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Special tale

I read all the books written by Temple Grandin, a renowned professor with autism and the subject of a TV biopic.

Published: 01st December 2021 06:49 AM  |   Last Updated: 01st December 2021 03:42 PM   |  A+A-

Express News Service

BENGALURU: If you are a columnist writing about other people’s books, do you have permission to write about your own? Personally, I would say a loud ‘No’. But for once, let me infringe on this unwritten boundary and share the books that inspired me to write my book, co-authored with C K Meena, The Invisible Majority: India’s Abled Disabled. Here are some of the books that helped me formulate my ideas about disability.

Among Indian authors, I came across Arun Shourie’s Does He Know a Mother’s Heart? Through his personal journey with his son who was born with cerebral palsy, Shourie introspects on suffering and critiques religion. I read memoirs by PwDs such as Malini Chib’s One little Finger and Siddharth Jayakumar’s Simply Being Sidds. In fiction, there was TGC Prasad’s From the Eye of My Mind in which the protagonist is a teenager with autism. 

However, most of the books I read were by authors from the US, a country that is at least half a century ahead of us in providing an inclusive environment for persons with disabilities (PwDs). At the top of the list is Andrew Solomon’s Far from the Tree, a 10-year labour of love which involved Solomon going deep into the lives of families of children with disabilities. This thoroughly researched, sensitively and brilliantly written book has been made into an equally noteworthy film. I decided to try something similar though on a lesser scale in the Indian context by capturing the life stories of PwDs and their caregivers.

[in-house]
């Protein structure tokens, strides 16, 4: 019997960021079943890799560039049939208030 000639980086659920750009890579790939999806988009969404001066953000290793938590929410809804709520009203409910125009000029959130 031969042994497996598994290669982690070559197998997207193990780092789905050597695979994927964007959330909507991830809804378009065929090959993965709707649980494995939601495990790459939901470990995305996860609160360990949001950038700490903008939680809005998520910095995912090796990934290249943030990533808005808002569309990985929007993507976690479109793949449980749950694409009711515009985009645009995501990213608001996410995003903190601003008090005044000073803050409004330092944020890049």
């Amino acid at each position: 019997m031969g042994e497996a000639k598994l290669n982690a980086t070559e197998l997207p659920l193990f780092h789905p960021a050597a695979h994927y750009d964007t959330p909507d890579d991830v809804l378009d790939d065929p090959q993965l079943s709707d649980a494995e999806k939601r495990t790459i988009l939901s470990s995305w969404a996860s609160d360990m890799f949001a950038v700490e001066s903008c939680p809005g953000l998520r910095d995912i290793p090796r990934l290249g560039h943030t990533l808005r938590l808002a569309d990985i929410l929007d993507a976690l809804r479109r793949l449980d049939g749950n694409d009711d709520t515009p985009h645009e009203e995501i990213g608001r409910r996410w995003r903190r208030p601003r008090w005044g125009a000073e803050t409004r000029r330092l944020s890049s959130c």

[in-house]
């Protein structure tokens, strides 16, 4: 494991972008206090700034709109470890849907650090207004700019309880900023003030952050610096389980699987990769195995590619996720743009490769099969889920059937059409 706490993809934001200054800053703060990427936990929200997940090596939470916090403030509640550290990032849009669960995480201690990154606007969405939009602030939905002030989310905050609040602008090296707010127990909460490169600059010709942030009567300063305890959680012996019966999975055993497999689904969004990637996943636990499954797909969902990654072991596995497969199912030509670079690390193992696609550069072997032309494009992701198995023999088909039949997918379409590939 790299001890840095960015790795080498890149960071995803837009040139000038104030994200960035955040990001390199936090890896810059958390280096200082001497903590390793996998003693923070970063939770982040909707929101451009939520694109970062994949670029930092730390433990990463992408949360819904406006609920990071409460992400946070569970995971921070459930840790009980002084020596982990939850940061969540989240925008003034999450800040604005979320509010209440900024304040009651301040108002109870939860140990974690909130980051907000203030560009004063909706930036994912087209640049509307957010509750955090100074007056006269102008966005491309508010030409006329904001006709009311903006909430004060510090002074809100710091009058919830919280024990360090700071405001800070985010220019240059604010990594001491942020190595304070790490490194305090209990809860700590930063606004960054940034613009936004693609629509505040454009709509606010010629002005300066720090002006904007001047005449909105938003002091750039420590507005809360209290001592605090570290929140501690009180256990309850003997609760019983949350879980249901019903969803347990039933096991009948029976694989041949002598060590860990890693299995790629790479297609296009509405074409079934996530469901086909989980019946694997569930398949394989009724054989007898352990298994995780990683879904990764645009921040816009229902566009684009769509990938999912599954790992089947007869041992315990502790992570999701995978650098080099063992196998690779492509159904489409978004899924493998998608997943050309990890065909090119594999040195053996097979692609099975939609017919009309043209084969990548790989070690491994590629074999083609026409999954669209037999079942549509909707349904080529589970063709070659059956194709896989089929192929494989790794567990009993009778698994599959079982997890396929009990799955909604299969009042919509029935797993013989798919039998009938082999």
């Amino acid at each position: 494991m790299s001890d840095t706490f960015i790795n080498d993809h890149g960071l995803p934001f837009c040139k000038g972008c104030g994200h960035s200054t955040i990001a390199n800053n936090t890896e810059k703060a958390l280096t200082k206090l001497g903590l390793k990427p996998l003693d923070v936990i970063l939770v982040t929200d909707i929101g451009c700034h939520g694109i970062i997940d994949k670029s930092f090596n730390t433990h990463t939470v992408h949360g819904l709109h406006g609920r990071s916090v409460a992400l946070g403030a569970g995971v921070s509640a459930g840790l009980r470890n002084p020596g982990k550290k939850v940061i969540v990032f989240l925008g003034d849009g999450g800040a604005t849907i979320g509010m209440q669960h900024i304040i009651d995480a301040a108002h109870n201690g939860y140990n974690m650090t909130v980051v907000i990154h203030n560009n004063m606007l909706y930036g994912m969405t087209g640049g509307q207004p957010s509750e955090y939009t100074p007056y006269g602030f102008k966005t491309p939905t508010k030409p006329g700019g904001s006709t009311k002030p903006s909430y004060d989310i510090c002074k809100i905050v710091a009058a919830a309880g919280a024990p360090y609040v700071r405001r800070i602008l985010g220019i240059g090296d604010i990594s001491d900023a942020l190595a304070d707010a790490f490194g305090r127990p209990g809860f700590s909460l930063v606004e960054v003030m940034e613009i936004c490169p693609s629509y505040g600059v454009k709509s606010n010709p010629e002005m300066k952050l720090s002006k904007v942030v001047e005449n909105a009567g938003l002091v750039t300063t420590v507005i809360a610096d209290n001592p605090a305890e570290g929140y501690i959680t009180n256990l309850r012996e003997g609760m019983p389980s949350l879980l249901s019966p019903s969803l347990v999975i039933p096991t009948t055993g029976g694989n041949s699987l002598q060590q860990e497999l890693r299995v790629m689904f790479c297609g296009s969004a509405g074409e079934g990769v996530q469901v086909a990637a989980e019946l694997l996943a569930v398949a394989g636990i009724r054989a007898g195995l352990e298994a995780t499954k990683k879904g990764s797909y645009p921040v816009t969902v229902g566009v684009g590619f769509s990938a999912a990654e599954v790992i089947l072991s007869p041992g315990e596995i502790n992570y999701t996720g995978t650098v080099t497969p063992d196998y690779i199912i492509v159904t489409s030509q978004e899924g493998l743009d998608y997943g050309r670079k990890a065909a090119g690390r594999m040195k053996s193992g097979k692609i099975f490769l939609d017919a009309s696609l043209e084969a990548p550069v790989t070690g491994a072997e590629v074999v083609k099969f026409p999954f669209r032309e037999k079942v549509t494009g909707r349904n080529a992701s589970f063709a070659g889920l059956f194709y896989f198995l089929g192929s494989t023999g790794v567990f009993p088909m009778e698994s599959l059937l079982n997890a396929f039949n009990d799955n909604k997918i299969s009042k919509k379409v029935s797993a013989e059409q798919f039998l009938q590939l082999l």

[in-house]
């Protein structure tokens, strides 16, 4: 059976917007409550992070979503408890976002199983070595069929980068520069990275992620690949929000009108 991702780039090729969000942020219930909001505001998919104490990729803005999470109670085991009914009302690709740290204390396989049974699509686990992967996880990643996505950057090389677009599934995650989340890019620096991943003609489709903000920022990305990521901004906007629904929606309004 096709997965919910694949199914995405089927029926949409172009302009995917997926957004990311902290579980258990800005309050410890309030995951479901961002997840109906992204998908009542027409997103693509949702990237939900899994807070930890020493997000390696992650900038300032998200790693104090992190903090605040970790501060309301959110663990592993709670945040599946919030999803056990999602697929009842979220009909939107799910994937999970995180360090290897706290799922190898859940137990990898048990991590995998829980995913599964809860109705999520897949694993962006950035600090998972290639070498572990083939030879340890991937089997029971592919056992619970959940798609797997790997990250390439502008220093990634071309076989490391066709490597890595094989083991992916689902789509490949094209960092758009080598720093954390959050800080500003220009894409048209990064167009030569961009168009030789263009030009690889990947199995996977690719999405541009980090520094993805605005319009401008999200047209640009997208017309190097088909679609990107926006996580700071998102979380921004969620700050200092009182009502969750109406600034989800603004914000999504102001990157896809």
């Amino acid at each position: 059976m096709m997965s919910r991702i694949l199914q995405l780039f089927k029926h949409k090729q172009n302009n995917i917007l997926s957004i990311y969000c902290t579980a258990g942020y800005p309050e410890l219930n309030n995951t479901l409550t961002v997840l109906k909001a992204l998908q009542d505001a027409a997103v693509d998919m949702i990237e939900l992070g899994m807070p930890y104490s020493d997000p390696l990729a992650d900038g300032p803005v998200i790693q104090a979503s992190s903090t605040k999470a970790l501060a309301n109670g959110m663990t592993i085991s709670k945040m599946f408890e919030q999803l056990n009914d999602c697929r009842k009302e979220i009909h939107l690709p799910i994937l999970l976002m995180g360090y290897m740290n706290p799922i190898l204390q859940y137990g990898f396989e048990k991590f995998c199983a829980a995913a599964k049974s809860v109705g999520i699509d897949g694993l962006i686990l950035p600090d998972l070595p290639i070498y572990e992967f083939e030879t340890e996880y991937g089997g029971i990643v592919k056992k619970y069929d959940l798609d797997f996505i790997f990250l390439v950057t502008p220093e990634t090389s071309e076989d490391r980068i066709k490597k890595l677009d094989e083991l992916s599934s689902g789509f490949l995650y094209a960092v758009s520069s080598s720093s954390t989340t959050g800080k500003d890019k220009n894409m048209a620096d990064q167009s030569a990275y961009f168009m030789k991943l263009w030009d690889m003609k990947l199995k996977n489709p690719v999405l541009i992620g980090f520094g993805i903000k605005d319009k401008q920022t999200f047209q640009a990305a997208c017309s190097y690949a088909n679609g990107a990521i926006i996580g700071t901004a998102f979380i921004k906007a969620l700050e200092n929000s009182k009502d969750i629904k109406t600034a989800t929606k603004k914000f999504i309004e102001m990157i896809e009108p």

No Greatness Without Goodness by Randy Lewis struck an obvious chord in me since I too, like Lewis, have a son with autism, and like him, I belong to the corporate world. Lewis, who used to be the VP of one of the fastest growing retailers in the US, went about building an inclusive workspace which became a model for other companies.

I read all the books written by Temple Grandin, a renowned professor with autism and the subject of a TV biopic. Joseph Shapiro’s No Pity gave me an overview of disability in the US. It led me to some key topics that I picked for my book: the status of disability policy and law in India and the progress of our own disability rights movement.

About Us is a compilation of New York Times essays that were part of the newspaper’s disability series. Written in first person, they reveal the lives of persons with different disabilities as they negotiate a world that is not made for them. The title, incidentally, reflects the slogan of the global disability movement, “Nothing about us without us”. I knew that mainstream Indian media would hesitate to carry such a series but at least my book could reflect the voices of PwDs and record their intimate stories.

While preparing to write The Invisible Majority, I also read novels with a disability theme. The graphic novel Nobody’s Fool by Bill Griffith is an eye-opening true-life story of Schlitzie, a man with intellectual disabilities who was displayed as a ‘circus freak’. In an entirely different vein, The Rosie Project by Australian Graeme Simsion is a hilarious romance where the protagonist is a scientist who appears to have Asperger’s Syndrome. The working of a mind that is wired differently actually creates material for humour! These books revealed the manifold shapes, sizes and colours of a subject close to my heart and inspired me to bring it close to home through my book on disability in India.

(The author is a technologist based in Silicon Valley who is gently mad about books)



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